The question then becomes how diffusion models can learn (or even approximate) the underlying distribution of the images in your training set? The main insight behind how this happens is: if you take any image from your training set and add a small amount of random static noise to it you will create a new image that is slightly less likely - since images with random noise are unlikely to be seen in the training set. Thus you could take any image from your training set, and step by step, add increasing levels of random noise to it and generate incrementally more noisy versions of that image as shown below.

noising gif Source

noising images Source

This “noising” process, shown in the images above allows us to take training set images and add known quantities of noise to it until it becomes completely random noise. This process takes images from a state of having high probability of being found in the training set to having a low probability of existing in the training set.

Once the “noising” step is completed, then we can use these clean and noisy image combinations during the training phase of the diffusion model. In order to train a diffusion model we ask it to remove the noise from the noised images step by step until it recovers something as close as possible to the original image. This process is known as “de-noising”, is illustrated below and, is carried out for each image in the training set with multiple levels of random noise added. Once the diffusion model is trained in this way it becomes an expert at taking images that are less likely to be seen in the dataset (noisy images) and incrementally turning them into something that is more likely to be seen in the training set. By teaching the model to “de-noise” images we have developed a way to alter images to make them more like images from the training set.

denoising gif Source

denoising images Source

Now if we take this trained diffusion model and just give it a random static image and run the de-noising process it will transform the static image into an image that resembles images in the training set!

noising denoising images

How Text Prompts Control the Image Generation Process

So far we have explained the general idea behind how diffusion models can start off from static noise and incrementally alter the pixel values so that the picture all together gains meaning and follows the distribution of the training set. However, another important detail is that most diffusion models don’t just spit out random images that look like training set images, they allow us to add a text prompt that can control the specific types of images are generated. The idea behind conditioning the images on a text prompt requires another model, one that is trained on images along with their captions. Examples of this data are shown below:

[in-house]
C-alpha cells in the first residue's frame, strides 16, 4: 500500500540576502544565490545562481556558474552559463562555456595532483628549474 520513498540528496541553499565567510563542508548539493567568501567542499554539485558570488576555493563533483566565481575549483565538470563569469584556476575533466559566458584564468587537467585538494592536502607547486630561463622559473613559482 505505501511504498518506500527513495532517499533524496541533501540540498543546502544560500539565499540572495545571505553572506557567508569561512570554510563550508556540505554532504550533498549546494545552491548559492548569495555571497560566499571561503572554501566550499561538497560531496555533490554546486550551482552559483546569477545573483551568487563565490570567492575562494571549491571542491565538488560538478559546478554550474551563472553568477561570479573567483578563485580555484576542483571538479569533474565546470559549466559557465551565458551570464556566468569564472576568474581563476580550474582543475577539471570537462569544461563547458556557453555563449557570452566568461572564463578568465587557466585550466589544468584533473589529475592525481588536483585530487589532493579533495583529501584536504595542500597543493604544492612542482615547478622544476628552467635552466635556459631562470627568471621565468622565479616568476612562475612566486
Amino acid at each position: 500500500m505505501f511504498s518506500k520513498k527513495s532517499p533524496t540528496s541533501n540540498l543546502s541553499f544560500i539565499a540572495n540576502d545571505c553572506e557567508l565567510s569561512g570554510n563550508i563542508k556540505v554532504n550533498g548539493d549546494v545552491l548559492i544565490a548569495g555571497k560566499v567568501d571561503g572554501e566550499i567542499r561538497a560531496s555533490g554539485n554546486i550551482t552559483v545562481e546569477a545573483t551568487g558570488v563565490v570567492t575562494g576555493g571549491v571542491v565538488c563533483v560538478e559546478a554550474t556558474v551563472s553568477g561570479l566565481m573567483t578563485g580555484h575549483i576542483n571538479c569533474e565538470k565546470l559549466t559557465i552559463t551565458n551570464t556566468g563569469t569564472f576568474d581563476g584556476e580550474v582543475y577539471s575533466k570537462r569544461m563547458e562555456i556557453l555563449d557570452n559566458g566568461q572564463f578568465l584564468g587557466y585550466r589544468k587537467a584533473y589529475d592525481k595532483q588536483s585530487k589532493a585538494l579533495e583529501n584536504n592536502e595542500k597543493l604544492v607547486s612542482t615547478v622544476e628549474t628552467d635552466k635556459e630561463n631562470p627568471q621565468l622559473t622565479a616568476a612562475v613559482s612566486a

MS COCO Image Caption Dataset

This model learns to relate descriptions of an image in text format with the image representation itself. In doing so it gives us a way to represent our written prompts as vectors that also capture the visual meaning behind the prompt. We can then pass these prompt vectors into our diffusion model along with the noised images during the training process. This allows us to tame the image generation process of the diffusion model by specifying to the model what types of images in the training set to resemble as it alters the pixels step by step.

The amount of control you have over exactly what is generated is quite fascinating, you can even engineer a paragraph length prompt to describe exactly what you want the diffusion model to create and watch as it brings multiple variations of your description to life.

Diffusion Model Resources to Create Art

Here are some diffusion models that you can use to generate images:

searching through vector spaces “Searching through a high dimensional vector space”

Sources and Further Reading

Here I’ve attempted to provide a general intuition of how diffusion models work, there are many many more details that are involved in this process. If you enjoyed this introduction to diffusion models and would like to dive in deeper to get a better understanding of the code and algorithms involved I would recommend the following blog posts and courses in the following order or increasing complexity: